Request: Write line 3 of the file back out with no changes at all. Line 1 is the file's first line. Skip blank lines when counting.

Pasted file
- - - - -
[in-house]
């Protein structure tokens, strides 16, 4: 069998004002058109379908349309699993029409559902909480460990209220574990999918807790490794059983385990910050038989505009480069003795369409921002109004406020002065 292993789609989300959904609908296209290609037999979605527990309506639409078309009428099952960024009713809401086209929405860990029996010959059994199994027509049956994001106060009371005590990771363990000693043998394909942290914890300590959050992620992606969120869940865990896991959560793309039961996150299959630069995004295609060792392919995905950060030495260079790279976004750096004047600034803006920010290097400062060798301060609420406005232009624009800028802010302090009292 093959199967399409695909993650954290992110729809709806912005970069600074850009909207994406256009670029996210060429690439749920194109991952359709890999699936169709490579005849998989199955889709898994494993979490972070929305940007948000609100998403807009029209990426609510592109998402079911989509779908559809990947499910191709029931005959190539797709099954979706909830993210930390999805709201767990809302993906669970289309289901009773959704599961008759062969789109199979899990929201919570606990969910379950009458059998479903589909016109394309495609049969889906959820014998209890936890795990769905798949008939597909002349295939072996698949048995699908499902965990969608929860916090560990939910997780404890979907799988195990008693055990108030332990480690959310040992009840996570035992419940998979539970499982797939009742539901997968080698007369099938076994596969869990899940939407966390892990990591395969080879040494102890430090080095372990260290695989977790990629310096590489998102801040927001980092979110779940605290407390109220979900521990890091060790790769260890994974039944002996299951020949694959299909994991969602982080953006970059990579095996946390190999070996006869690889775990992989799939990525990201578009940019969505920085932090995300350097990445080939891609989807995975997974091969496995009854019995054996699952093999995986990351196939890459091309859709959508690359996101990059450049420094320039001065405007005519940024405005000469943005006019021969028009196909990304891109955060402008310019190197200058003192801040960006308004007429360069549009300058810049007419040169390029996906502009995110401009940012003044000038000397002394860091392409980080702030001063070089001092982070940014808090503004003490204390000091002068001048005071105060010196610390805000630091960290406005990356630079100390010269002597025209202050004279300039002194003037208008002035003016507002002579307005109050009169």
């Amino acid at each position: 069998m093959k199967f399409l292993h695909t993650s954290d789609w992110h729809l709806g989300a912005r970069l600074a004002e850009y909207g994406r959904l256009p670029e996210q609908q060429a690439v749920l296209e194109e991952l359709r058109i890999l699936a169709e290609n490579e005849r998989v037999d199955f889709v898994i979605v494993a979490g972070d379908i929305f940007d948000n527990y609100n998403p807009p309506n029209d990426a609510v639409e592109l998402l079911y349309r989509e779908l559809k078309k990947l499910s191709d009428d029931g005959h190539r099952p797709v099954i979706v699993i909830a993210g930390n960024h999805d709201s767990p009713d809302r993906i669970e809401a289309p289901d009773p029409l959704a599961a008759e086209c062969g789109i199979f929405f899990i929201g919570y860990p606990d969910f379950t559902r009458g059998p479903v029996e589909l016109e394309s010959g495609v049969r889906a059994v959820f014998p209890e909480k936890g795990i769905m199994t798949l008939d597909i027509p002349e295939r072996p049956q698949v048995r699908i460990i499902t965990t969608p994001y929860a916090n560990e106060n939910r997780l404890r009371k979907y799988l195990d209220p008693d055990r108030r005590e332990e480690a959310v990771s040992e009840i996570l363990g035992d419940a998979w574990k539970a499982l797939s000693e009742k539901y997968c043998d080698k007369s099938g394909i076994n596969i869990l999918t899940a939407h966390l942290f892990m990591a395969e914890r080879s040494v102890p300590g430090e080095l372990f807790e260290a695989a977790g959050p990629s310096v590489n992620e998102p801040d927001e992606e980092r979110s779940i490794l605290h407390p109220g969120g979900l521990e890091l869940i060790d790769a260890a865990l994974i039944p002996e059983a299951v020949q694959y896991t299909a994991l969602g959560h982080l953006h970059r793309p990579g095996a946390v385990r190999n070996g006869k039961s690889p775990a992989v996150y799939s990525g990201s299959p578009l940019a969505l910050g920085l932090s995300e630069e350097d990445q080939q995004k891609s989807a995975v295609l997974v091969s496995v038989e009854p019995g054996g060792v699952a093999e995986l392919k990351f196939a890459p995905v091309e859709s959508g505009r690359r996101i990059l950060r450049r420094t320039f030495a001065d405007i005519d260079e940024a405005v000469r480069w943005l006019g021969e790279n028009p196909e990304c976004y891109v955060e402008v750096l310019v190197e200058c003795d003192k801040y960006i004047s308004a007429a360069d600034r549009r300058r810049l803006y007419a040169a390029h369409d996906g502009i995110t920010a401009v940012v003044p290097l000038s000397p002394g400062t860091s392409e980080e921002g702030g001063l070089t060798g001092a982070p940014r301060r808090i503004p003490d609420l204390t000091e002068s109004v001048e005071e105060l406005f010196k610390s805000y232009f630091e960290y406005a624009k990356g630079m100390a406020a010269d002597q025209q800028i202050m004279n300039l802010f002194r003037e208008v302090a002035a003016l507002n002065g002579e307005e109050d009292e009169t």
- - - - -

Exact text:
């Amino acid at each position: 069998m093959k199967f399409l292993h695909t993650s954290d789609w992110h729809l709806g989300a912005r970069l600074a004002e850009y909207g994406r959904l256009p670029e996210q609908q060429a690439v749920l296209e194109e991952l359709r058109i890999l699936a169709e290609n490579e005849r998989v037999d199955f889709v898994i979605v494993a979490g972070d379908i929305f940007d948000n527990y609100n998403p807009p309506n029209d990426a609510v639409e592109l998402l079911y349309r989509e779908l559809k078309k990947l499910s191709d009428d029931g005959h190539r099952p797709v099954i979706v699993i909830a993210g930390n960024h999805d709201s767990p009713d809302r993906i669970e809401a289309p289901d009773p029409l959704a599961a008759e086209c062969g789109i199979f929405f899990i929201g919570y860990p606990d969910f379950t559902r009458g059998p479903v029996e589909l016109e394309s010959g495609v049969r889906a059994v959820f014998p209890e909480k936890g795990i769905m199994t798949l008939d597909i027509p002349e295939r072996p049956q698949v048995r699908i460990i499902t965990t969608p994001y929860a916090n560990e106060n939910r997780l404890r009371k979907y799988l195990d209220p008693d055990r108030r005590e332990e480690a959310v990771s040992e009840i996570l363990g035992d419940a998979w574990k539970a499982l797939s000693e009742k539901y997968c043998d080698k007369s099938g394909i076994n596969i869990l999918t899940a939407h966390l942290f892990m990591a395969e914890r080879s040494v102890p300590g430090e080095l372990f807790e260290a695989a977790g959050p990629s310096v590489n992620e998102p801040d927001e992606e980092r979110s779940i490794l605290h407390p109220g969120g979900l521990e890091l869940i060790d790769a260890a865990l994974i039944p002996e059983a299951v020949q694959y896991t299909a994991l969602g959560h982080l953006h970059r793309p990579g095996a946390v385990r190999n070996g006869k039961s690889p775990a992989v996150y799939s990525g990201s299959p578009l940019a969505l910050g920085l932090s995300e630069e350097d990445q080939q995004k891609s989807a995975v295609l997974v091969s496995v038989e009854p019995g054996g060792v699952a093999e995986l392919k990351f196939a890459p995905v091309e859709s959508g505009r690359r996101i990059l950060r450049r420094t320039f030495a001065d405007i005519d260079e940024a405005v000469r480069w943005l006019g021969e790279n028009p196909e990304c976004y891109v955060e402008v750096l310019v190197e200058c003795d003192k801040y960006i004047s308004a007429a360069d600034r549009r300058r810049l803006y007419a040169a390029h369409d996906g502009i995110t920010a401009v940012v003044p290097l000038s000397p002394g400062t860091s392409e980080e921002g702030g001063l070089t060798g001092a982070p940014r301060r808090i503004p003490d609420l204390t000091e002068s109004v001048e005071e105060l406005f010196k610390s805000y232009f630091e960290y406005a624009k990356g630079m100390a406020a010269d002597q025209q800028i202050m004279n300039l802010f002194r003037e208008v302090a002035a003016l507002n002065g002579e307005e109050d009292e009169t």